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Which is one (or more) font that is readily available for browsers on:

  • Android
  • iOS
  • Windows
  • Linux
  • OSX

And that look very similar on every platform?

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That was a fast edit! thanks for the much improved title. –  gcb Aug 15 '11 at 2:08
    
So, should i answer this with 'none' and close it? –  gcb Sep 12 '11 at 5:07

3 Answers 3

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I say go with Arial.

One of the easiest to read and is very consistent across all browsers.

You might be interested in this:

http://www.upsdell.com/BrowserNews/res_fonts.htm#a01

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This is an interesting table, but lists arial and helvetica as available on linux, also has some other misses on the default windows fonts. And there's no font that is green on all columns :( –  gcb Aug 15 '11 at 2:46
    
Yes, @gcb. I think there are no sure things. Arial with a sans-serif fall back is always the best, I think. –  Jason Gennaro Aug 15 '11 at 2:49

That's an issue Core Web Fonts are supposed to address but I think Microsoft has changed licensing terms so you can't quite count on same core web font being on Linux even thought the substitutes will be very, very close.

The best option is to embed any of the Google Web Fonts in your pages for everything looking identical. If that's not a option, Helvetica on a mac, Arial on a Win, and default sans-serif on Linux will be close enough that very few users could tell them apart.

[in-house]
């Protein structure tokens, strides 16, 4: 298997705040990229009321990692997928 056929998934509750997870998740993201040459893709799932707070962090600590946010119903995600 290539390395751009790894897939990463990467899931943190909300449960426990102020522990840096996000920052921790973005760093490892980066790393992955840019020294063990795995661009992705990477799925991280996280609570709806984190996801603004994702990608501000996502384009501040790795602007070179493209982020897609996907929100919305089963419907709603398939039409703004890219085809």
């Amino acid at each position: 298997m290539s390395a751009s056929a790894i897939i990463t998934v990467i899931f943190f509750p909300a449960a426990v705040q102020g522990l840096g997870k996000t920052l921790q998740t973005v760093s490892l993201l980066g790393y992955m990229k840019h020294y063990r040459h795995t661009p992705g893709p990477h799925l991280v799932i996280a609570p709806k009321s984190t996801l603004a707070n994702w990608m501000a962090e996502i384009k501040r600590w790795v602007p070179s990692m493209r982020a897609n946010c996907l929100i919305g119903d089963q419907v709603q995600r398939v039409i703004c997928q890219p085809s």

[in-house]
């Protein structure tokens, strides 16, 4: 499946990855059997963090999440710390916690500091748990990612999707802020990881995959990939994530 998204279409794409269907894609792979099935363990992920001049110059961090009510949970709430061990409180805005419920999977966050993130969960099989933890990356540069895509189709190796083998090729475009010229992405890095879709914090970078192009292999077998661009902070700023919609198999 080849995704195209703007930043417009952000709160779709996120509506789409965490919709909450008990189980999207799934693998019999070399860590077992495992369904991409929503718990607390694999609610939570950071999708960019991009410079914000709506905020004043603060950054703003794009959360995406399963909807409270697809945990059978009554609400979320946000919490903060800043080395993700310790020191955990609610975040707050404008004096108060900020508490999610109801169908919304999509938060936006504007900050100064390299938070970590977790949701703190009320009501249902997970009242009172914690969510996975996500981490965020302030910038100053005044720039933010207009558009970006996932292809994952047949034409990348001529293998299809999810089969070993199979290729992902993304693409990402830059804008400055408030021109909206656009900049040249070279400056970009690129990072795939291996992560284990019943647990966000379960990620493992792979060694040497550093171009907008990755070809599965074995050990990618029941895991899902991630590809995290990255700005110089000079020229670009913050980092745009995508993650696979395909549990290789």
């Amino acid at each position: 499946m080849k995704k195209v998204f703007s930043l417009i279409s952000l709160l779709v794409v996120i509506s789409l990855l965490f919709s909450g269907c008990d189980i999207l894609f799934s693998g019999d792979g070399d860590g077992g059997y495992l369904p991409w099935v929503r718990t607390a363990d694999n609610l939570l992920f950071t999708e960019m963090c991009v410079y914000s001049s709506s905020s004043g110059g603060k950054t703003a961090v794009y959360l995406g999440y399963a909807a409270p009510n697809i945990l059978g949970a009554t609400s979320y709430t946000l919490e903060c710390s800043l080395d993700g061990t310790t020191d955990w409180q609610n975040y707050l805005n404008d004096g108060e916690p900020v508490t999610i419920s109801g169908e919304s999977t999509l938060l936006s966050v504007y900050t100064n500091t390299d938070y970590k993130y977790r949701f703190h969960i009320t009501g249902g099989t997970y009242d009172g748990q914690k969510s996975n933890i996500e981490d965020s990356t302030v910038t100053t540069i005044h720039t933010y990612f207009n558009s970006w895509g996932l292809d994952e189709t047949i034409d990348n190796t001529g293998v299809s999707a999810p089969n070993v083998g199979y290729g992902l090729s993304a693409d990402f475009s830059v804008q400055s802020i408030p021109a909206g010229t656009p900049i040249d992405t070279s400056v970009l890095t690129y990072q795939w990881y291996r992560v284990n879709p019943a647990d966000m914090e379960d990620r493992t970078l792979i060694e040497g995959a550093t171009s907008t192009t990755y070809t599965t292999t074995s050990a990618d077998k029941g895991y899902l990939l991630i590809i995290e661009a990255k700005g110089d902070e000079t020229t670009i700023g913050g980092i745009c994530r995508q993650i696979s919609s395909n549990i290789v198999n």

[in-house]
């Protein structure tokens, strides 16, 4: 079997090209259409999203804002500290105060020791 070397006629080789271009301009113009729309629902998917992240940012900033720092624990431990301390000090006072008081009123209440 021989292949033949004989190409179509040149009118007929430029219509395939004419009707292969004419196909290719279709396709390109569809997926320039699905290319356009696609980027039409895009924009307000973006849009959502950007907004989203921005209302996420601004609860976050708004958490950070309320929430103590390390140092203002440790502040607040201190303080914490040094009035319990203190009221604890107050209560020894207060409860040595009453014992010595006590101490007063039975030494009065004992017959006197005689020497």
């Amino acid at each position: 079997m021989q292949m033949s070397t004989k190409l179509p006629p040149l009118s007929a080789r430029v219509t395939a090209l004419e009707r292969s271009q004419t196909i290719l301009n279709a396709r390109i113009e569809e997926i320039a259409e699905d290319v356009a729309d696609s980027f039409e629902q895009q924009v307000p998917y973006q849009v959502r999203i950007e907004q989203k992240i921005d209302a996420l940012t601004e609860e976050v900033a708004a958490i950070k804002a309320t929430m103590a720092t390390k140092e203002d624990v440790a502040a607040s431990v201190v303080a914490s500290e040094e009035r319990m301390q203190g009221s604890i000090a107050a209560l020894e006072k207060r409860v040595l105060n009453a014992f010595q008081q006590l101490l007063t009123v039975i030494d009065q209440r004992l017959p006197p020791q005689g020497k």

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thinking that "helvetica, arial, sans-serif" will be indeed the way to go... –  gcb Aug 15 '11 at 2:47
    
interesting, using "font-family:sans-serif" under ubuntu gives me a font that looks like arial on windows and helvetica on mac. But as soon as i use "font-family:Helvetica,Arial,sans-serif" under chrome it will use one font that does not look like neither! it's a font I can't identify... looks like arial, but has a top serif on the uppercase J. it's sans-serif other than just a few letters. such as f, J, i, I, l. –  gcb Aug 15 '11 at 3:09

This link contains a list of commonly used fonts across browsers and operating systems and shows some examples of what they look like.

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I found plenty of material covering windows/mac. But nil for linux, android, ios. That link has but one link for ubuntu linux, but it's after the user already went trhu all the trouble of installing said fonts himself, such as microsoft core fonts non-free package, etc. –  gcb Aug 15 '11 at 2:39

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